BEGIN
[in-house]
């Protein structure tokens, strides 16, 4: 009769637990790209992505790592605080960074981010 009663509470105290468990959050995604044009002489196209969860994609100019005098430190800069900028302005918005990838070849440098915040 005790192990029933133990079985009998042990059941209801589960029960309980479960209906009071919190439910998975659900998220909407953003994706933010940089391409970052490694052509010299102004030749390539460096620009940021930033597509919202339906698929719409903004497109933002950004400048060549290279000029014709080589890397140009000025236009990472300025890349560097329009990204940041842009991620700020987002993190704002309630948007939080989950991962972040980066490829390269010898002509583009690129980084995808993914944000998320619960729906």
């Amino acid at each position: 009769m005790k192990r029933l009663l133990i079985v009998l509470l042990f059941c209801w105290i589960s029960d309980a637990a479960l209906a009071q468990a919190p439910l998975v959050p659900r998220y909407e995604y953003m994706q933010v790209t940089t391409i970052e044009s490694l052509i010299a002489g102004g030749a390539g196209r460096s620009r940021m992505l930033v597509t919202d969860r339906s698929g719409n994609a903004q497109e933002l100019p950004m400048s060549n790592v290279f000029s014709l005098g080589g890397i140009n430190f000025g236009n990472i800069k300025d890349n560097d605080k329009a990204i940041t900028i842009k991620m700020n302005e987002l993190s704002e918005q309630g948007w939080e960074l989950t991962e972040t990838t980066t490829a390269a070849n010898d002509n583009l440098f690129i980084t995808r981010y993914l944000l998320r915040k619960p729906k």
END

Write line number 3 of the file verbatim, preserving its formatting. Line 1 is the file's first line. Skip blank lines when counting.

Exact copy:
């Amino acid at each position: 009769m005790k192990r029933l009663l133990i079985v009998l509470l042990f059941c209801w105290i589960s029960d309980a637990a479960l209906a009071q468990a919190p439910l998975v959050p659900r998220y909407e995604y953003m994706q933010v790209t940089t391409i970052e044009s490694l052509i010299a002489g102004g030749a390539g196209r460096s620009r940021m992505l930033v597509t919202d969860r339906s698929g719409n994609a903004q497109e933002l100019p950004m400048s060549n790592v290279f000029s014709l005098g080589g890397i140009n430190f000025g236009n990472i800069k300025d890349n560097d605080k329009a990204i940041t900028i842009k991620m700020n302005e987002l993190s704002e918005q309630g948007w939080e960074l989950t991962e972040t990838t980066t490829a390269a070849n010898d002509n583009l440098f690129i980084t995808r981010y993914l944000l998320r915040k619960p729906k």